London mayor boycotts G20 in stance against Saudi Arabia
London mayor Sadiq Khan has said will boycott this year’s G20 summit, hosted virtually by Saudi Arabia, adding that for the first time officials representing London will not dial in to view any of its sessions.
The mayor’s office said that it will not send a Greater London Authority (GLA) official to observe the meetings at the Urban 20 (U20), a mayors’ summit taking place this week which informs the main G20 event, The New Arab has learned.
“It has never been the Mayor's intention to attend this U20 summit and his invite has previously been formally declined. No one is representing him at the summit or speaking on behalf of London,” a spokesperson for the Mayor of London said to The New Arab on Wednesday.
This communication contradicts a petition started by Freedom Forward - which garnered over 8,000 signatures to urge him not to attend - where they said that the mayor’s office was listed as a participant to the event.
“To avoid any implication that this observer status means support for the Saudi government, the GLA, exceptionally, will not dial in to view any of the U20 summit sessions this year,” the spokesperson for the Mayor added.
However, critics of the UK’s relationship with the Saudi Arabia - which is held together by a myriad of trade agreements which bolster Riyadh’s war in Yemen - say that the summit needs to be an occasion for officials to take a more vocal stance against the kingdom.
“Saudi Arabia’s appalling record when it comes to human rights abuses must not be ignored by any British politician. The actions of MBS and his regime, including the murder of Khashoggi, must be unequivocally condemned by the UK,” Layla Moran, the Spokesman for Foreign Affairs and International Development of the Liberal Democrats, told The New Arab.
“This G20 summit should be used to directly address the repression of rights and freedoms globally, including in Saudi Arabia. The regime cannot use their role as host to avoid this pressing topic and any UK attendee has a duty to speak up.”
Earlier this month, human rights groups also wrote to the mayors of major cities demanding them to boycott the summit, citing Saudi Arabia’s involvement in human rights abuses and its disregard for climate change.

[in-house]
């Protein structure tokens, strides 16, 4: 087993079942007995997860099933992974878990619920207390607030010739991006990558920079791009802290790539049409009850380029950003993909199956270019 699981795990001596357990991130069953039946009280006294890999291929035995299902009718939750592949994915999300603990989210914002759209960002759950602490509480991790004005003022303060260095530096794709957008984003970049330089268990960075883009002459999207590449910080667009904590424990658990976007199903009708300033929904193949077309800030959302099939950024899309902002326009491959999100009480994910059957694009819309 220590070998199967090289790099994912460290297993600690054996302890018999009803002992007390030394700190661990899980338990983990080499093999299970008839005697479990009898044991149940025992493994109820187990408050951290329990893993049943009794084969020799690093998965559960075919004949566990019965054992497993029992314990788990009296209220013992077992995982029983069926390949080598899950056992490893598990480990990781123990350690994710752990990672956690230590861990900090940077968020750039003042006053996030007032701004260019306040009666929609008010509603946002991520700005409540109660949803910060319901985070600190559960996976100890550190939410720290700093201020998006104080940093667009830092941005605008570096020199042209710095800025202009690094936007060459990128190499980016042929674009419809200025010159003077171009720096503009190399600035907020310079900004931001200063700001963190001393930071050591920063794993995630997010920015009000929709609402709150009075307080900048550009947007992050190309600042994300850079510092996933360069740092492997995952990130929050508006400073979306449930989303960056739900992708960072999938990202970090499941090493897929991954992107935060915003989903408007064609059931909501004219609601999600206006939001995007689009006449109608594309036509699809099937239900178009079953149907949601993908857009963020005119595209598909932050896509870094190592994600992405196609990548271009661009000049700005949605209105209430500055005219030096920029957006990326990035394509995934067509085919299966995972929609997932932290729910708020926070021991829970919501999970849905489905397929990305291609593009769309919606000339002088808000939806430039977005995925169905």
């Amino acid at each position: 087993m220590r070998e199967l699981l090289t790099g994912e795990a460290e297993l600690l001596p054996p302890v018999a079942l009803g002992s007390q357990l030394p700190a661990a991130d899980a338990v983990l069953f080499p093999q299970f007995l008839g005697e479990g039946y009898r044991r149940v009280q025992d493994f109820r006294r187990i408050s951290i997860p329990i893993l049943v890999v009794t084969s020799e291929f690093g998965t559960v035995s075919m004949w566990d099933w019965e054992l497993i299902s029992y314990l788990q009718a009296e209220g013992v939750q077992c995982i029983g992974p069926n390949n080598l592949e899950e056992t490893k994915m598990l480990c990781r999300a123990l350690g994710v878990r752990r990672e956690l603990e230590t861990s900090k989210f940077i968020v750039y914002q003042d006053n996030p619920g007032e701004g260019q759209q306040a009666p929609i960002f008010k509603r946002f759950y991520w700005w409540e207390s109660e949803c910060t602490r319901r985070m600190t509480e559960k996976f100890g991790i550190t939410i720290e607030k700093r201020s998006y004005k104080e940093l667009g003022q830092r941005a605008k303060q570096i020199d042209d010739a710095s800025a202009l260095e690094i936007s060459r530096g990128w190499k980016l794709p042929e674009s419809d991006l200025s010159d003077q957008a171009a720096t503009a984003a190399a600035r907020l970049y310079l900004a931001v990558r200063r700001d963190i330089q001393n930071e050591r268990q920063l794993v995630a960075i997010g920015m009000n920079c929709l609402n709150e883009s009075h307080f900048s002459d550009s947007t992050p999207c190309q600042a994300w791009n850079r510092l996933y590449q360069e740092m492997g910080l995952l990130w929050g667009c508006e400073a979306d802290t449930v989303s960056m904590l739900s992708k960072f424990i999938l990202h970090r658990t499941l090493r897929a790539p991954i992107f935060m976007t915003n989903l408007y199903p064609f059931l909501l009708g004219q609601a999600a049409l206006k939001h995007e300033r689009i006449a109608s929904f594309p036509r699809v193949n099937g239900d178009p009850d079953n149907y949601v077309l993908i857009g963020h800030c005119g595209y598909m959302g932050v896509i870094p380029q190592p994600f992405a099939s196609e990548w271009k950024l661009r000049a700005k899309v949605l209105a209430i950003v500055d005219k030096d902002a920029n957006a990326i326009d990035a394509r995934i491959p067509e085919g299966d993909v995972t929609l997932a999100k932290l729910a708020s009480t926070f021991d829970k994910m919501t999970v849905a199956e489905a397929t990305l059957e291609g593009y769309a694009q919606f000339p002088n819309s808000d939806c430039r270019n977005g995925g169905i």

“Human rights and civil society norms are under threat across the world. G20 delegations have an obligation to ensure that G20 meetings are not used by host governments to obscure or hide their own repressive and environmentally destructive practices,” the coalition, which included the Geneva-based MENA Rights Group and London-based ALQST, said.
They urged G20 member states to exert pressure on the kingdom over its intensifying crackdown on dissent, which has seen women activists, journalists and political dissidents jailed.
In response, the left-wing mayors of New York, Los Angeles, and Paris have also publicly withdrawn from attending the summit, which takes place at the same time as the anniversary of Saudi journalist Jamal Khashoggi's murder.
Khashoggi's 2018 killing, in the Saudi consulate in Istanbul, battered the reputation of the kingdom and of 33-year-old Crown Prince Mohammed bin Salman, who controls all major levers of power in Riyadh.
Saudi Arabia said on Monday it will hold the G20 summits virtually, as the pandemic has forced all of the group's meetings to be held by videoconference since March.
The kingdom had been attempting to repair its frayed global image ahead of its hosting of the summit, accelerating investment in sports and entertainment in a bid to rebrand its profile while boosting investment and employment.